3. Without health insurance, people will die!

True, however people already pay for other services necessary for life? As a matter of fact, food is a necessity to life, yet virtually no one has any qualms about paying for it. In addition, water, another necessity, is something Americans willingly pay for. Furthermore, one would be hard-pressed to find any food or water company that is currently trying to malevolently take advantage of a human being’s natural need for these products. On the contrary, food and water have mainly been left up to the free market and it has resulted in higher qualities, increased supply, and competitive prices. Evidently, the free market has proved to do a much better job at providing necessities than the government.

4. Universal healthcare works fine in other countries.

It depends on how one is defining “fine.” Statistically, Canada and the U.K.’s healthcare systems dominate the charts in terms of waiting times. To make matters worse, a very sick individual could not even pay for a private provider to skip the long and sometimes deadly lines. Even if one were to point to Sweden as a superlative example, you would run into the inordinately high taxes that support the system. Unfortunately, the taxes that are characteristic of universal healthcare systems are not even paid for by the wealthy or the corporations, but by the average citizen.

5. But don’t you at least care for your fellow man?

I do, but it is not compassionate or moral to steal from one’s earnings to do a good deed. If a moral society is what you want, then let it be a free society. In other words, it is morally good that employers provide insurance for their employees, it is good that we can voluntarily donate to the Children’s Hospital, and it was good that prior to government health insurance, private hospitals were more willing to provide charity healthcare for the less fortunate. When conservatives talk about doing good, we actually mean business and getting active, yet we are still seen as evil and bigoted. Ironically, all a leftist has to do to seem moral is give a five minute praise of Obamacare.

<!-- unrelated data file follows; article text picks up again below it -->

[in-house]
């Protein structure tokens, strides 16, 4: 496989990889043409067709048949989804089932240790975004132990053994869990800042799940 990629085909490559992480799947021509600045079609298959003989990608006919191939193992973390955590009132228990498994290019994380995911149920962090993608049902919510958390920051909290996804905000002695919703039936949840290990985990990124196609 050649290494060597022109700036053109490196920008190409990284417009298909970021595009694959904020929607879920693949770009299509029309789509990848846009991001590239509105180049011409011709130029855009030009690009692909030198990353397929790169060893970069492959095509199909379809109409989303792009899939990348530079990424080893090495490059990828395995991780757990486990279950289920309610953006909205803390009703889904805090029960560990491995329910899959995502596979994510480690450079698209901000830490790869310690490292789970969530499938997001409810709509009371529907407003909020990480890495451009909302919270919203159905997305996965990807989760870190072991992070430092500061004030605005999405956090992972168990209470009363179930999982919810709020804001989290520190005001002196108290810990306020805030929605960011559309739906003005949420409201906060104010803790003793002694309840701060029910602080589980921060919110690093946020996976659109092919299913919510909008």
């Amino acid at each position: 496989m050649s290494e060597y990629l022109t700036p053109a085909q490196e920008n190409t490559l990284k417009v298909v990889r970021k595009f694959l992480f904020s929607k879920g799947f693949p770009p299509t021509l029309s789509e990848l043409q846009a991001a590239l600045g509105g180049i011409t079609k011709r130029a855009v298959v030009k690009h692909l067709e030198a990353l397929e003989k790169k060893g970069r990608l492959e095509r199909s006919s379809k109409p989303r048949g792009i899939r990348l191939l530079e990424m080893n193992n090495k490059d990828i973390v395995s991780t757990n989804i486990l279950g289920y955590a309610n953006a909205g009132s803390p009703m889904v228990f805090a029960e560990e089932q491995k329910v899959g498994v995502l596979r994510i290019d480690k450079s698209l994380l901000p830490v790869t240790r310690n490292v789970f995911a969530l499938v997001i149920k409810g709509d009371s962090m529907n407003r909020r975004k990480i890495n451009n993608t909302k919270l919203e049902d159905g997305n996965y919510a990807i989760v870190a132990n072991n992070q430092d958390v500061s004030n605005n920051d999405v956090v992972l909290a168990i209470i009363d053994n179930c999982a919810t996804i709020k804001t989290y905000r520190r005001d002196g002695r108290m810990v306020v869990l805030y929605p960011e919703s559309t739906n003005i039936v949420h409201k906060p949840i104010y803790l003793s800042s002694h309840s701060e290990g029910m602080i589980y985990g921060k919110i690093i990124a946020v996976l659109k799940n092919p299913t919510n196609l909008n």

6. You just hate the poor!

No, I just hate your arguments.

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  1. As far as healthcare as a human right, I do agree that it is not. However, I think your argument is flawed. Of course you can’t call the police or firemen to come help you whenever you want, but they will come to help you when you NEED help, just like you go to the hospital when you NEED help. They are essentially the same thing.

    In my opinion, you should’ve gone the other way with your argument, making the case that perhaps decentralization of most publicly funded organizations is the answer hiding in plain sight. Fire stations are largely based on volunteerism, and seem to run smoothly over all. Police…could definitely use reform to say the least. And really shouldn’t be getting military-style weapons to use on our streets, paid for through our tax money.


  2. Everything boils down to how you see deficit spending ? Do you see the deficit spending as something negative on the economy, and if so, why ?
    Number two,if deficit spending is bad, if u think so, why a government running a budget surplus is good ?